System dynamic (SD) models: These models can be applied to a range of scenarios including global markets and economies, climate change, product and service life cycles, and supply chain and inventory management  to derive insights on business performance. With stock and flow sequences being the two key inputs for this model, decision-makers can get holistic insights on business dynamics as well as how cause-and-effect sequences occur within systems to inform business performance over time,  for instance, with the impact of purchases (flow) on inventory (stock) in a given period. This method involves intuitive, graphical representations of models—making it easier to use and understand than complex spreadsheets—and also allows for quality control and real-life insights,  enabling truly informed decisions.
Agent-based models (ABMs): These models follow a bottom-up approach—the actions of individual agents within systems are examined and mapped to effects on the larger system, for instance, in terms of modelling the impact of human behavior on COVID-19 transmission in communities. In moving from simple theoretical models to representations involving real-world data, ABMs are significantly aiding scenario planning and can be used to examine a range of factors, from the impact of harvesting and wood prices on furniture markets to the economic impacts of climate change in the remote Canadian north.  ABMs are set to become useful techniques in post-pandemic scenario planning, with use cases ranging from traffic optimization and energy consumption to land use and economic recovery studies.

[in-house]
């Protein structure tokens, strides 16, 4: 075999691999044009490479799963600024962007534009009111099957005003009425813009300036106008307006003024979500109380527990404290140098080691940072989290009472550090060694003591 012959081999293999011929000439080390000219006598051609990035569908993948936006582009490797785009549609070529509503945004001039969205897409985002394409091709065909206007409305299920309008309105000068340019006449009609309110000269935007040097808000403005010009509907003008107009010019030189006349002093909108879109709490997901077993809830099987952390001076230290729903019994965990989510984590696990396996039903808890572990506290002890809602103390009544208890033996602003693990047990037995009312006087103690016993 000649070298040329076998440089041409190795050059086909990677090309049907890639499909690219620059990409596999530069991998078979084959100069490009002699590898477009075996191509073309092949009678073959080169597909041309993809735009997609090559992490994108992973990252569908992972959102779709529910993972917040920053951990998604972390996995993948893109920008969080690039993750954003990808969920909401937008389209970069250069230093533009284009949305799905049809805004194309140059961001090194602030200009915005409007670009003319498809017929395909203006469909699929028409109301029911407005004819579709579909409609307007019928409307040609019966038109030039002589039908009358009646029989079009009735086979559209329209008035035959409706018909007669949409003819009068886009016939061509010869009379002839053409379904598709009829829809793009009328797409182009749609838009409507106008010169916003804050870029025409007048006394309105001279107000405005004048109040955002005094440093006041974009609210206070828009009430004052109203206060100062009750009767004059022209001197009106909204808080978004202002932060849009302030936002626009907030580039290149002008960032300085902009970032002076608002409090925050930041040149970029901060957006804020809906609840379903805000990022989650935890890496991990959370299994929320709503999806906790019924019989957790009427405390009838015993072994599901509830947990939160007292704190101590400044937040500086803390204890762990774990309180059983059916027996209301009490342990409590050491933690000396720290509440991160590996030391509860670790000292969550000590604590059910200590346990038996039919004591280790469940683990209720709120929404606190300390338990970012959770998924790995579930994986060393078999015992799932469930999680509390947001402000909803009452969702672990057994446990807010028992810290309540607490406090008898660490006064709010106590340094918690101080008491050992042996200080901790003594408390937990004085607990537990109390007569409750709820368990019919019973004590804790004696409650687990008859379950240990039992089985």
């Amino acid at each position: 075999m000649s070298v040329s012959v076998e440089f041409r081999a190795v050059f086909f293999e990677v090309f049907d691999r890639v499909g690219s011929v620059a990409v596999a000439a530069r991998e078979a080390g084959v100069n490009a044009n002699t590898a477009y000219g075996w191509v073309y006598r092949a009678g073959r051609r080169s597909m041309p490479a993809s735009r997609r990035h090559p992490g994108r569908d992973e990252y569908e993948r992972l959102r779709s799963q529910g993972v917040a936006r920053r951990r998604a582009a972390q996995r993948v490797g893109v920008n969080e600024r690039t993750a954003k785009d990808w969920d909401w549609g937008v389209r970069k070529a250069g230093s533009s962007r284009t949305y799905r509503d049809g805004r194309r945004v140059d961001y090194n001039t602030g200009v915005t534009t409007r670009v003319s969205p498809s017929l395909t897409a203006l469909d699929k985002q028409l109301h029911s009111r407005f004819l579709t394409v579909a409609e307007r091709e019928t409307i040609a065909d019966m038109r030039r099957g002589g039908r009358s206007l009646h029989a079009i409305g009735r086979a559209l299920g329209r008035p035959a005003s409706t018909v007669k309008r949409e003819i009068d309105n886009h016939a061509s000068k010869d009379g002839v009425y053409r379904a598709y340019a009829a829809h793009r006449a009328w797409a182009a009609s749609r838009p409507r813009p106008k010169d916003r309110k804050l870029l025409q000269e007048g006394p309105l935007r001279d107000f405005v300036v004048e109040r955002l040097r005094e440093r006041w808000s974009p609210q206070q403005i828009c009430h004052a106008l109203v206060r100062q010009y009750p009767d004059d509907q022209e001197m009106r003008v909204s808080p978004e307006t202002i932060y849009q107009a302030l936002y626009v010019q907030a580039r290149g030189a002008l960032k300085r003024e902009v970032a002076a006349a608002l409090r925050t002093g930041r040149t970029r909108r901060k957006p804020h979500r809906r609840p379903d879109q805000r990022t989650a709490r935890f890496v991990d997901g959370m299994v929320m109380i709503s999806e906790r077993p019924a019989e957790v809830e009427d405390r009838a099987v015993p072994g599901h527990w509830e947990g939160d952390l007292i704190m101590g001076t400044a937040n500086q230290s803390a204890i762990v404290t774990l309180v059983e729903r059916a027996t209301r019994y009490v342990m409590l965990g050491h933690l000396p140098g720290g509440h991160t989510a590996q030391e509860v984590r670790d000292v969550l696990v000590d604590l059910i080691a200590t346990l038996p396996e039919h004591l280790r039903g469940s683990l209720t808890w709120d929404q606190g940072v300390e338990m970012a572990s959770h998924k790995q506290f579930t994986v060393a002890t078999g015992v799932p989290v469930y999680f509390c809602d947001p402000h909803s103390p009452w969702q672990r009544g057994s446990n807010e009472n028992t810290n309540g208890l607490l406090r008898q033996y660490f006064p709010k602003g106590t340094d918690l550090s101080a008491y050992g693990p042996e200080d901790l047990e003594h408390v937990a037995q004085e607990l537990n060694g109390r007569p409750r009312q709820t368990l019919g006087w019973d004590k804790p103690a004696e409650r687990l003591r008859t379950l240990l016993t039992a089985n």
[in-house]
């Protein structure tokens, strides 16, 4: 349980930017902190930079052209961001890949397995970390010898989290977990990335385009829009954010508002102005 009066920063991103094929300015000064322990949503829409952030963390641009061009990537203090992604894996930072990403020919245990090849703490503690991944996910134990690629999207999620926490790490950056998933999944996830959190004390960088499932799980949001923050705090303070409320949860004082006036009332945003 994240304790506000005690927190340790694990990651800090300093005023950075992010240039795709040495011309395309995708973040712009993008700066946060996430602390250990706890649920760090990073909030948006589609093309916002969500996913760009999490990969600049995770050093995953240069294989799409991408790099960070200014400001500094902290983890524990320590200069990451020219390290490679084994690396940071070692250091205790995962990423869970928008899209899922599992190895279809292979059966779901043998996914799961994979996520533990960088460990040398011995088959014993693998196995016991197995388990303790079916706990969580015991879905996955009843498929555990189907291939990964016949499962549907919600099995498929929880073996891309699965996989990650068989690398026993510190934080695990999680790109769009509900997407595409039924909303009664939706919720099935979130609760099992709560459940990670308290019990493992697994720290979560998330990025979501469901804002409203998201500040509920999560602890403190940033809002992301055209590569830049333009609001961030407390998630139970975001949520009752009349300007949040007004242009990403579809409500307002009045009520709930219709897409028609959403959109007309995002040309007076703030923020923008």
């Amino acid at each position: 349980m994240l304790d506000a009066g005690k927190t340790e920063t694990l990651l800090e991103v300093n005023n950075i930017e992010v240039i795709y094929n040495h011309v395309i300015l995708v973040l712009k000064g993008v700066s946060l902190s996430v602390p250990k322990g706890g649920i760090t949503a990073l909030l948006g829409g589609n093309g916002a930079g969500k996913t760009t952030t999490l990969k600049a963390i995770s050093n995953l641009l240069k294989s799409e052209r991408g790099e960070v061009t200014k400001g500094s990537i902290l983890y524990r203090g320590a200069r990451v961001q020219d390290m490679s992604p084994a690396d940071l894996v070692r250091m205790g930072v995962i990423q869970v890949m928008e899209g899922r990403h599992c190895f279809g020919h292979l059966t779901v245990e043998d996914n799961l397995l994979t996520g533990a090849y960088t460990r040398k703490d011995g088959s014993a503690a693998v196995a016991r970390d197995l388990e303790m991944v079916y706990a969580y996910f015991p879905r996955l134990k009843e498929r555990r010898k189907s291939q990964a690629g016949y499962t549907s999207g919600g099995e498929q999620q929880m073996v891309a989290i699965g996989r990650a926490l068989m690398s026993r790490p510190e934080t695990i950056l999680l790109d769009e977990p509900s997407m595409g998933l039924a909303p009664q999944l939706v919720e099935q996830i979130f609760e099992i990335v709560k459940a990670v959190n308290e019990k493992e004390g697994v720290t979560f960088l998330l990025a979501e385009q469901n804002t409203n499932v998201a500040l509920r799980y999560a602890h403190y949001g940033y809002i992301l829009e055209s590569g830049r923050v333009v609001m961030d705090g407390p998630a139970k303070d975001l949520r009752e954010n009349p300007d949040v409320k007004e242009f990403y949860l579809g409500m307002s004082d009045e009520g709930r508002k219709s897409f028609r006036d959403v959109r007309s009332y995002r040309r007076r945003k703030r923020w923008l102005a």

Scenario analyses have become a pre-requisite to informed decision-making on contingencies, including for supply chain operations, demand planning, and workforce planning. They allow for sensitivity analyses, drill downs, and thorough examinations of data to explore how different scenarios can impact businesses in the short-, medium-, and long term. For instance, a business user can use what-if scenario analyses to examine how project\ timelines can be impacted by minute factors such as supply shortages or a fractional increase in labor costs.
In addition to providing specific and detailed views on business information and areas of improvement, what-if analyses also present a range of overarching benefits, including the following:
Let’s take a look at some use cases where what-if scenarios can be used to improve business decision-making:
1) Customer retention: If a company forecasts $14 million in sales for the upcoming year, based on a deal close rate of 35%, the impact of customer retention can be studied through what-if analyses. For instance, if the close rate is increased to 40%, the revenue projections can improve to $14.5 million.